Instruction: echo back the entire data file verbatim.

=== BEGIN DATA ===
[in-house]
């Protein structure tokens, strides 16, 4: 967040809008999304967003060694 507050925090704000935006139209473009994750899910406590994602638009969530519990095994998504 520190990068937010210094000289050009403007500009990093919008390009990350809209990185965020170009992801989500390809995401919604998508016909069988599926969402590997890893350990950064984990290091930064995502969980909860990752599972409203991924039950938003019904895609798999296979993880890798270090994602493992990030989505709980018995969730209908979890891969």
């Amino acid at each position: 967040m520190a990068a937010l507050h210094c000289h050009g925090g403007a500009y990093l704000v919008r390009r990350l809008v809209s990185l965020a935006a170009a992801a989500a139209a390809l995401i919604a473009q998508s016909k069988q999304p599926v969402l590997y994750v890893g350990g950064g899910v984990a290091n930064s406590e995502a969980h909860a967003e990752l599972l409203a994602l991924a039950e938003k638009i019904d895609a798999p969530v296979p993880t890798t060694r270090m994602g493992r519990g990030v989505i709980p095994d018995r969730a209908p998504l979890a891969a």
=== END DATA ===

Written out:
[in-house]
């Protein structure tokens, strides 16, 4: 967040809008999304967003060694 507050925090704000935006139209473009994750899910406590994602638009969530519990095994998504 520190990068937010210094000289050009403007500009990093919008390009990350809209990185965020170009992801989500390809995401919604998508016909069988599926969402590997890893350990950064984990290091930064995502969980909860990752599972409203991924039950938003019904895609798999296979993880890798270090994602493992990030989505709980018995969730209908979890891969």
């Amino acid at each position: 967040m520190a990068a937010l507050h210094c000289h050009g925090g403007a500009y990093l704000v919008r390009r990350l809008v809209s990185l965020a935006a170009a992801a989500a139209a390809l995401i919604a473009q998508s016909k069988q999304p599926v969402l590997y994750v890893g350990g950064g899910v984990a290091n930064s406590e995502a969980h909860a967003e990752l599972l409203a994602l991924a039950e938003k638009i019904d895609a798999p969530v296979p993880t890798t060694r270090m994602g493992r519990g990030v989505i709980p095994d018995r969730a209908p998504l979890a891969a």